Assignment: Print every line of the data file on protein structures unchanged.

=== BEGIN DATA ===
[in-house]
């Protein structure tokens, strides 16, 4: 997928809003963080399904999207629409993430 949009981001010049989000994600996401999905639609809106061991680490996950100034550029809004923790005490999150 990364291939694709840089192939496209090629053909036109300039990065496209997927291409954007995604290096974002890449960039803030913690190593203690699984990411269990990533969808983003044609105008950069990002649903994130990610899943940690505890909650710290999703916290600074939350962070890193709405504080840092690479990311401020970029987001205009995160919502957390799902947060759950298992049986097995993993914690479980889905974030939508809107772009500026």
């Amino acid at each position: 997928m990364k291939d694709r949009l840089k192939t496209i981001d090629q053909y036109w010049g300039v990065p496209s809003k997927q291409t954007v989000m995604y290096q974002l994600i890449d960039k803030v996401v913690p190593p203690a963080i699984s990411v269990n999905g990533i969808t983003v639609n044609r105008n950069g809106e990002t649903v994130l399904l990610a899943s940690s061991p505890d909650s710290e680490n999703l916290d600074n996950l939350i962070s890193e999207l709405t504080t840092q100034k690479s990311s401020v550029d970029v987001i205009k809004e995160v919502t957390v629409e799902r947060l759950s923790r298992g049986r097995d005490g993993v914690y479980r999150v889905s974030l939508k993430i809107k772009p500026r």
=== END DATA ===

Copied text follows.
[in-house]
């Protein structure tokens, strides 16, 4: 997928809003963080399904999207629409993430 949009981001010049989000994600996401999905639609809106061991680490996950100034550029809004923790005490999150 990364291939694709840089192939496209090629053909036109300039990065496209997927291409954007995604290096974002890449960039803030913690190593203690699984990411269990990533969808983003044609105008950069990002649903994130990610899943940690505890909650710290999703916290600074939350962070890193709405504080840092690479990311401020970029987001205009995160919502957390799902947060759950298992049986097995993993914690479980889905974030939508809107772009500026």
């Amino acid at each position: 997928m990364k291939d694709r949009l840089k192939t496209i981001d090629q053909y036109w010049g300039v990065p496209s809003k997927q291409t954007v989000m995604y290096q974002l994600i890449d960039k803030v996401v913690p190593p203690a963080i699984s990411v269990n999905g990533i969808t983003v639609n044609r105008n950069g809106e990002t649903v994130l399904l990610a899943s940690s061991p505890d909650s710290e680490n999703l916290d600074n996950l939350i962070s890193e999207l709405t504080t840092q100034k690479s990311s401020v550029d970029v987001i205009k809004e995160v919502t957390v629409e799902r947060l759950s923790r298992g049986r097995d005490g993993v914690y479980r999150v889905s974030l939508k993430i809107k772009p500026r």